Just because "tiny houses" are all the rage these days doesn't mean the idea is new. Anyone who has lived in a small space will tell you that people have been making small living spaces work for ages (we're talking centuries, if not millennia). Just because your living space is small doesn't mean you have to live small. No, you might not have the most spacious apartment, but that doesn't mean it can't be functional.
8 Ways to Make the Most of Small Living Spaces
- If you are trying to plan your small spaces before you move in, see if you can get a floor plan with measurements ahead of time. Remember that just because something is described as a "bedroom" or "dining room" on the plan doesn't mean you have to use it for that. Rooms have walls - that doesn't mean your mind has to as well.
- Invest in organization. Yes, embrace the "I have a place for everything and everything has its place" mindset. If you are tight on space, you want to make sure you are using the space you do have to its fullest potential.
- Buy multi-function furniture - sofa beds, collapsible dining tables, coffee tables and benches with storage, bookshelves that act as room dividers and wall-mounted desks that fold out when you need them and fold in when you don't.
- When buying your furniture, keep the idea of "scale" in mind, especially if you are looking at area rugs, sofas, entertainment cabinets and lighting fixtures. While very glamorous, a chandelier in your dining area will look awkward. The same can be said for rugs that are too large or small for a room and an entertainment unit that fills a wall when it was originally designed to be something more like a television stand.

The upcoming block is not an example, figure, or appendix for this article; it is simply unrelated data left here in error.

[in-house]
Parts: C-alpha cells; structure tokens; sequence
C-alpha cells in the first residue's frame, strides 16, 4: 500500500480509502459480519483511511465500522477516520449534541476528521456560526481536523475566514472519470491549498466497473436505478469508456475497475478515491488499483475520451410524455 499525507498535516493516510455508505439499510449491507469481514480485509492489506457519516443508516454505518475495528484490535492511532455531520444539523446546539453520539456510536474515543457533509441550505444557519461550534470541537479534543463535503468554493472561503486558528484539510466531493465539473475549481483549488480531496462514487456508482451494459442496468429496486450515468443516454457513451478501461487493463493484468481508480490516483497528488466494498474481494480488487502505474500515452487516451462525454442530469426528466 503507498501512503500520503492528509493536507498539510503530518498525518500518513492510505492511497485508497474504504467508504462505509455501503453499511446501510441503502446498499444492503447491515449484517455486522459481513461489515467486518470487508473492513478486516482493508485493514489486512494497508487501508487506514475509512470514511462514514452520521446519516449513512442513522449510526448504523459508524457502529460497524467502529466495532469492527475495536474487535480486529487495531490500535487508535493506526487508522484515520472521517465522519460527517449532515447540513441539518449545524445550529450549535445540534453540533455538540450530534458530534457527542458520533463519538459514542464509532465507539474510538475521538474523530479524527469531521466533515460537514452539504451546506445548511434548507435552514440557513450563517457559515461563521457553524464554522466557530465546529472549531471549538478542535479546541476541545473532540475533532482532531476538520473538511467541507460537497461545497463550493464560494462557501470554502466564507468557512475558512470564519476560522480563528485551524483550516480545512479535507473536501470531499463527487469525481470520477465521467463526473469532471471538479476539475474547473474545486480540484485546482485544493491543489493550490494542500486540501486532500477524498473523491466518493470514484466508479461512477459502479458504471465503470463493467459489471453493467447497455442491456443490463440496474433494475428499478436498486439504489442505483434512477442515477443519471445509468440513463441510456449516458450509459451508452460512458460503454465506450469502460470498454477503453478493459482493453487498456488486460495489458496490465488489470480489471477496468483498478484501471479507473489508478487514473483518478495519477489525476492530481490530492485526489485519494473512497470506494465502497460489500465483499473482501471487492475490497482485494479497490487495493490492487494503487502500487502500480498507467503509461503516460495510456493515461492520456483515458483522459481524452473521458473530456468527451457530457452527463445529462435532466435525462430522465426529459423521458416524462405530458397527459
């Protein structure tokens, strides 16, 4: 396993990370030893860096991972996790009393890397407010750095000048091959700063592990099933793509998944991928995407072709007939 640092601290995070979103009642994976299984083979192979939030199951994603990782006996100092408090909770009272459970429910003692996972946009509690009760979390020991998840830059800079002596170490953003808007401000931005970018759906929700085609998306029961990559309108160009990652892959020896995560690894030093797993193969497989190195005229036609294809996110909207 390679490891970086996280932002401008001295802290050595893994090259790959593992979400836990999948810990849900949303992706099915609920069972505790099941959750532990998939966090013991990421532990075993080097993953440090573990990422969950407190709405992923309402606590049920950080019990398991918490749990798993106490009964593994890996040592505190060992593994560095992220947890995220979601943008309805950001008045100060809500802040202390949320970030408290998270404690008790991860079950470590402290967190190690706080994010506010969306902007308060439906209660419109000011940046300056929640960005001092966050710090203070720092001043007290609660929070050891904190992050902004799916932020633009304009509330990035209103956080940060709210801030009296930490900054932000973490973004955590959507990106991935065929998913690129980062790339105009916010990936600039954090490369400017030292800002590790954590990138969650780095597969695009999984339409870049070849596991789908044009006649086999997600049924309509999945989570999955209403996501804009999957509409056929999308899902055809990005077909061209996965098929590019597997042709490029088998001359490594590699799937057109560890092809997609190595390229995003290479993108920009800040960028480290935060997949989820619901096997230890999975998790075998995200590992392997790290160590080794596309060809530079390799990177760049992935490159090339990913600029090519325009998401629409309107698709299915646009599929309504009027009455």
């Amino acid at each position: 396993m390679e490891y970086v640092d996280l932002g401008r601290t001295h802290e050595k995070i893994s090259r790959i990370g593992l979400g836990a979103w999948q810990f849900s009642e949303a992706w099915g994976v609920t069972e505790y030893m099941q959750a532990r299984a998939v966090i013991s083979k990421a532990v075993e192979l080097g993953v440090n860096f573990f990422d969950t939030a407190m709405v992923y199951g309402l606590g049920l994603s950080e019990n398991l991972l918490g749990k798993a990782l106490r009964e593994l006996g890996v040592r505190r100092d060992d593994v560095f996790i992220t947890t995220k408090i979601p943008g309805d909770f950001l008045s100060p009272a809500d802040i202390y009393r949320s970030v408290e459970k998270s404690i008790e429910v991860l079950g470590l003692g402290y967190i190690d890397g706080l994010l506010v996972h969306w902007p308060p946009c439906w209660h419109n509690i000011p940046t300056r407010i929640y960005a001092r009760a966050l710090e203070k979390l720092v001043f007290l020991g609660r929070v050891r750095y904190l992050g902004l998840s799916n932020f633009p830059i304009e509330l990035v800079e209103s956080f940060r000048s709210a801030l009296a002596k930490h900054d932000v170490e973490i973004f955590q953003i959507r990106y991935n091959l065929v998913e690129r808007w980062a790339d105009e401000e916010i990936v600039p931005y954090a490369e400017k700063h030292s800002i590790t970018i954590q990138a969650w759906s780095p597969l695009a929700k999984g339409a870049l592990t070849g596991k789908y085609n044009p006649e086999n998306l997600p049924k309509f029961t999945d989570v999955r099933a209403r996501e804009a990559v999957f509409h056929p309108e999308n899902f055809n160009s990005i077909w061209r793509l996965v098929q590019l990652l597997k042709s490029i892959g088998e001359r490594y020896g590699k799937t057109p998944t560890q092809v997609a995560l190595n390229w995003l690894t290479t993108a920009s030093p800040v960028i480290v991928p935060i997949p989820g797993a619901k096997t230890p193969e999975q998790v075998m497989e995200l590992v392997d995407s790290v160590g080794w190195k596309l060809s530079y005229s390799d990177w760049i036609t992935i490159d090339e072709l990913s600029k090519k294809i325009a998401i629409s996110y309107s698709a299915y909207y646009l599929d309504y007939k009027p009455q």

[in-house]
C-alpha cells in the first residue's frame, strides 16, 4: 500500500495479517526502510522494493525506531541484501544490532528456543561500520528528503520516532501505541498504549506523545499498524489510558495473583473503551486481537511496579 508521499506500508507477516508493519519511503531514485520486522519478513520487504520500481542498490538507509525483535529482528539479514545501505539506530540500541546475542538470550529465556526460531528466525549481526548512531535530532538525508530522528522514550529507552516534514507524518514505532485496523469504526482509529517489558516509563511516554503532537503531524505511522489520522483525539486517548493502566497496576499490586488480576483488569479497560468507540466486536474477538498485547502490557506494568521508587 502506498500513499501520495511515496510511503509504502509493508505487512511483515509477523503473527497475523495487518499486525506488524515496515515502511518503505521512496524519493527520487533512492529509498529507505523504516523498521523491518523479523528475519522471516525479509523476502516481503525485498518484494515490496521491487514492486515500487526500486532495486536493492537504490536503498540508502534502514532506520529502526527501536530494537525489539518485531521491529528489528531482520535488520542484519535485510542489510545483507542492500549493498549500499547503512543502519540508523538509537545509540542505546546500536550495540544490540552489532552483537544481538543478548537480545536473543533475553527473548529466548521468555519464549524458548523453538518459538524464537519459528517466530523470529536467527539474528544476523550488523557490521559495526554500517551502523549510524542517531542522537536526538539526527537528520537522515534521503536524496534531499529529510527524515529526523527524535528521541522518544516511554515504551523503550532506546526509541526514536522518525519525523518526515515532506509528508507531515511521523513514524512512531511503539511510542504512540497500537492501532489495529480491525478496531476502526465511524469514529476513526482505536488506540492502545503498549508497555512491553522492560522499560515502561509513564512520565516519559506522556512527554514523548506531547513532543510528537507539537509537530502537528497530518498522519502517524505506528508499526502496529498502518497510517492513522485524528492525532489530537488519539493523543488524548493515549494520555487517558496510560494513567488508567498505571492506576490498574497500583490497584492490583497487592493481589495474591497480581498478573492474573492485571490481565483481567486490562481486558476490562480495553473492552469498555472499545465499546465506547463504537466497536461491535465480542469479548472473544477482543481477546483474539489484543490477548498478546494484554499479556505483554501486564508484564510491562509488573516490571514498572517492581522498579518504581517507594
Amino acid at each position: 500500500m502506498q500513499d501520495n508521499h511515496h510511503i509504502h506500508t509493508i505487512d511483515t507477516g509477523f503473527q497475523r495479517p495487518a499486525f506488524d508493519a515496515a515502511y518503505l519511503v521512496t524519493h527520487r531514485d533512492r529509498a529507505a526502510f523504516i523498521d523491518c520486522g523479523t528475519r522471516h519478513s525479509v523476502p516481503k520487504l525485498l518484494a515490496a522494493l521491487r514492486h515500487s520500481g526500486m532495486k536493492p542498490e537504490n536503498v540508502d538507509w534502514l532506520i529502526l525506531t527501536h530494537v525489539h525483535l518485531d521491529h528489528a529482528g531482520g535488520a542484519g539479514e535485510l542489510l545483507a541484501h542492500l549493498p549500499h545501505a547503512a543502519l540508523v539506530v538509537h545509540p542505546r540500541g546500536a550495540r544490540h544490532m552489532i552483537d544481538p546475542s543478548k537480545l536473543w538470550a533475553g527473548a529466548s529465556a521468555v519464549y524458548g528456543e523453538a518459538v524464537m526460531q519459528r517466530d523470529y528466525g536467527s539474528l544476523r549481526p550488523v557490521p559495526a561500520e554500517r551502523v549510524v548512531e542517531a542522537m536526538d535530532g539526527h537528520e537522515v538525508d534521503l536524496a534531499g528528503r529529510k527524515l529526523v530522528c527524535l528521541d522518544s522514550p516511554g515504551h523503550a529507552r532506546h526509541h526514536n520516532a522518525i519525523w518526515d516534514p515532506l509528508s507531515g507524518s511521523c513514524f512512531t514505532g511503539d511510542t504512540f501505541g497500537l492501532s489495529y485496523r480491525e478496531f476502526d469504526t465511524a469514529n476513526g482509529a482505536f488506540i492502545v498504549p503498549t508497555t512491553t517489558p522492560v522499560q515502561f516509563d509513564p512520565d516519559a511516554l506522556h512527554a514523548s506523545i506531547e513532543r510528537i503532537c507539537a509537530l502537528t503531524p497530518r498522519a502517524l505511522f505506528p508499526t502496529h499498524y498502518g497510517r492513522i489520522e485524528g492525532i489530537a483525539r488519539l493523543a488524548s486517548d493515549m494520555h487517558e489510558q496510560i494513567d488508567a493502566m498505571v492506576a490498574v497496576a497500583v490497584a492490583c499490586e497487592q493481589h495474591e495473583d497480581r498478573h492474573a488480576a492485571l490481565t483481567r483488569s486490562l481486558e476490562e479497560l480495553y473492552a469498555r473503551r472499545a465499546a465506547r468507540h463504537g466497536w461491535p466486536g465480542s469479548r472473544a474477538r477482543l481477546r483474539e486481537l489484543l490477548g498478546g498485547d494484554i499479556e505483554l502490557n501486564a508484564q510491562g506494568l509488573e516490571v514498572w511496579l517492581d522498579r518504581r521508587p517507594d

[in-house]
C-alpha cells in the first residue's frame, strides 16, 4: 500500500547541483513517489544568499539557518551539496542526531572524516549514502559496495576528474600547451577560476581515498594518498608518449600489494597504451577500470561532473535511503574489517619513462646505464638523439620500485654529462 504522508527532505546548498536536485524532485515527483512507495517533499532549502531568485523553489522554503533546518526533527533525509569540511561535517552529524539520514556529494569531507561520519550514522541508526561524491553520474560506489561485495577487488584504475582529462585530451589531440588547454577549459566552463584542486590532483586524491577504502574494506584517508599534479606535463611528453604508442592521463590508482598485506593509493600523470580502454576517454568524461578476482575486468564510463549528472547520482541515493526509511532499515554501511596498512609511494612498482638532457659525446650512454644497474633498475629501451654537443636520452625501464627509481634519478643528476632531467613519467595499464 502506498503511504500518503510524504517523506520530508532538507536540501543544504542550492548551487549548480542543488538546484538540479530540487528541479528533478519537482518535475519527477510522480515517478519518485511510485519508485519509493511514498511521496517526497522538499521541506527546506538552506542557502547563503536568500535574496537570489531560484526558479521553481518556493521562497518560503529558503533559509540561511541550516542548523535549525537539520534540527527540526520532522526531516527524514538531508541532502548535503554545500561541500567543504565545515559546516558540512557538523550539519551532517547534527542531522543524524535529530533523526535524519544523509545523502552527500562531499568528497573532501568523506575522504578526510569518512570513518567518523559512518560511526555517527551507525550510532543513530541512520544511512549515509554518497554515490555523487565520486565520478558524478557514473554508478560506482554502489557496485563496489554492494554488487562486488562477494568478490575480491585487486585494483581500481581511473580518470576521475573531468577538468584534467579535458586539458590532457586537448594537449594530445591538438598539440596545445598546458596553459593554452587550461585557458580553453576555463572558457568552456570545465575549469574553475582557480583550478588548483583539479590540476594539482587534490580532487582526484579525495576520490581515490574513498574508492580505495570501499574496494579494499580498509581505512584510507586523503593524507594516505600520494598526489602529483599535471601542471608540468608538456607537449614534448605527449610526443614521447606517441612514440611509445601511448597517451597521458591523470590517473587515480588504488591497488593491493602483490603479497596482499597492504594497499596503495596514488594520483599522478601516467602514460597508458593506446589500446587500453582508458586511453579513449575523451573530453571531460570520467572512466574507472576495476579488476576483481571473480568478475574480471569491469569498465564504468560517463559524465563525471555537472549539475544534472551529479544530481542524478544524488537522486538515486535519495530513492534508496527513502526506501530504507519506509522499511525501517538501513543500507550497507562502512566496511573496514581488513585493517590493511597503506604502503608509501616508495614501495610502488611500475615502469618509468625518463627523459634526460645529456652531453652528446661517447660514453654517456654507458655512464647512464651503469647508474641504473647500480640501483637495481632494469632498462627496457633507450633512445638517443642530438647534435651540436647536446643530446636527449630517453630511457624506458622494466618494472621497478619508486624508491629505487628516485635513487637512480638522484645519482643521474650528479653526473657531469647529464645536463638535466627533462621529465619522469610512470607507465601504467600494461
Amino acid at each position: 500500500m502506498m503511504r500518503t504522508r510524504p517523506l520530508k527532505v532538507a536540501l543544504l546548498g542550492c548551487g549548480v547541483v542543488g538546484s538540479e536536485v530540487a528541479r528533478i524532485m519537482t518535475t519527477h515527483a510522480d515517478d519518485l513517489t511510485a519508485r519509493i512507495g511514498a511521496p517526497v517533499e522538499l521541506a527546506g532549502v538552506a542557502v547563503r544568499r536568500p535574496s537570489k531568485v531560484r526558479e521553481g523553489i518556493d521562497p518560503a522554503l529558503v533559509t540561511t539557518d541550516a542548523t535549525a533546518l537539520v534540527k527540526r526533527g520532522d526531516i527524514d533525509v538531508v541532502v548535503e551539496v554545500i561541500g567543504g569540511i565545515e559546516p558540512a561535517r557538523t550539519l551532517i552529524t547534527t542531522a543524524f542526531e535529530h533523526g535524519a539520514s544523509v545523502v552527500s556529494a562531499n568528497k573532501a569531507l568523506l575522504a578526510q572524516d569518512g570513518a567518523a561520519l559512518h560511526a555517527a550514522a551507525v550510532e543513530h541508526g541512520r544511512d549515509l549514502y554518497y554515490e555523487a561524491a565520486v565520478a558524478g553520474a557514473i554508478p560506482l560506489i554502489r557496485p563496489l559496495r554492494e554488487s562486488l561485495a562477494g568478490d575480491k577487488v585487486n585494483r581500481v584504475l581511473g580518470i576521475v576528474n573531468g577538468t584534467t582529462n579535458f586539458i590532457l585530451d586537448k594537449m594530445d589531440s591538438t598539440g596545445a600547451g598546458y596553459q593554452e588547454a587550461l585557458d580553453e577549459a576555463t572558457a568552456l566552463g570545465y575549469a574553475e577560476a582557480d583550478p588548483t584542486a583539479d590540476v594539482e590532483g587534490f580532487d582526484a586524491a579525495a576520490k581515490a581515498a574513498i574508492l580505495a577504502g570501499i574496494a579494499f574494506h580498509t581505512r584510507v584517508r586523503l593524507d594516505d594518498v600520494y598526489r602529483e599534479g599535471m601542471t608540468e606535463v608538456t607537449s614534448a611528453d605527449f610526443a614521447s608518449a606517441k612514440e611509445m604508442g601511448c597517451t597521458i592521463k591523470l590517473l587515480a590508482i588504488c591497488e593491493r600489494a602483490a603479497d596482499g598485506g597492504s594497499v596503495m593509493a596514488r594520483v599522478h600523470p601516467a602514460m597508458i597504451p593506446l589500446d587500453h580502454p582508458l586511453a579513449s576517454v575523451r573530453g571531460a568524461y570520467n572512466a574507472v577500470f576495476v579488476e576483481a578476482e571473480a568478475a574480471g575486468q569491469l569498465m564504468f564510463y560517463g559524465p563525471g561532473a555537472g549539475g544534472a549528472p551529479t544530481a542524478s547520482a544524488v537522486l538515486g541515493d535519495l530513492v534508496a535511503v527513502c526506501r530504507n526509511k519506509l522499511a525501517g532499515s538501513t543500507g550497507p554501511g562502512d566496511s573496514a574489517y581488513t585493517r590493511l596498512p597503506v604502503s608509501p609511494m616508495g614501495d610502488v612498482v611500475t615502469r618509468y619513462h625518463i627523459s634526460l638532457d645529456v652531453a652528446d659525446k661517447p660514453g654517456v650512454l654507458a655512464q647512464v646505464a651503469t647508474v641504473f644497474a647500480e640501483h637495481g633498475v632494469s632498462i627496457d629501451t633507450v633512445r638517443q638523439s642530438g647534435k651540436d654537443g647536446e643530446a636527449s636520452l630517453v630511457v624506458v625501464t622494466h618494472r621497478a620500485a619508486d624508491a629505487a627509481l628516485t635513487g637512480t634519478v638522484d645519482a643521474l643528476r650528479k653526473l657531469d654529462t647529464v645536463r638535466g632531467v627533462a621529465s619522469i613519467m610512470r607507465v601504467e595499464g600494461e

- When you can't go out - go up. This one is pretty easy. When you run out of counter space or wall space, start adding storage vertically.
- De-clutter and keep things concealed. You'll see a lot of modern homes featuring open shelving in the kitchen or with built-ins that have no cabinet doors. While these elements can work in larger spaces, trying to adapt them to work in a small apartment doesn't deliver the same effect. If done in moderation, a few open shelves can also serve as decor. However, if you choose this route, make sure your dishes, glasses and pans are actually worth showing off to guests.
- Design with the unchangeable smallness in mind, which basically means you can't change where the walls and windows are, so design/decorate in ways to make the space feel larger. If you are allowed to pain your walls, go with a light, neutral color, and add pops of color and visual interest with your furnishings. Avoid dark wood stains and colors, because even that will make your room feel smaller. Choose lightweight curtains and hang the rod closer to the ceiling than to the top of the window frame, giving your wall the illusion of being taller than it actually is.
- Hang a mirror. Creating the illusion of having a larger space is just that easy. Not only do mirrors reflect light and brighten rooms, but the mirror image itself looks like your room is double the size is actually is. A word of caution: scale still matters when choosing a mirror and mirror frame. As a rule of thumb, try to pick a mirror that is about two-thirds the size of the furniture below it. You might be tempted to go with an extra-large mirror, but it's unlikely that it will deliver the effect you want. In fact, depending on the mirror, it could make your walls and rooms even smaller.
A Space All Your Own
When you find yourself moving to a less than spacious place, don't dwell so much on the square footage. The key for happily living in a small apartment is making it feel like home and a space where you can comfortable spend time.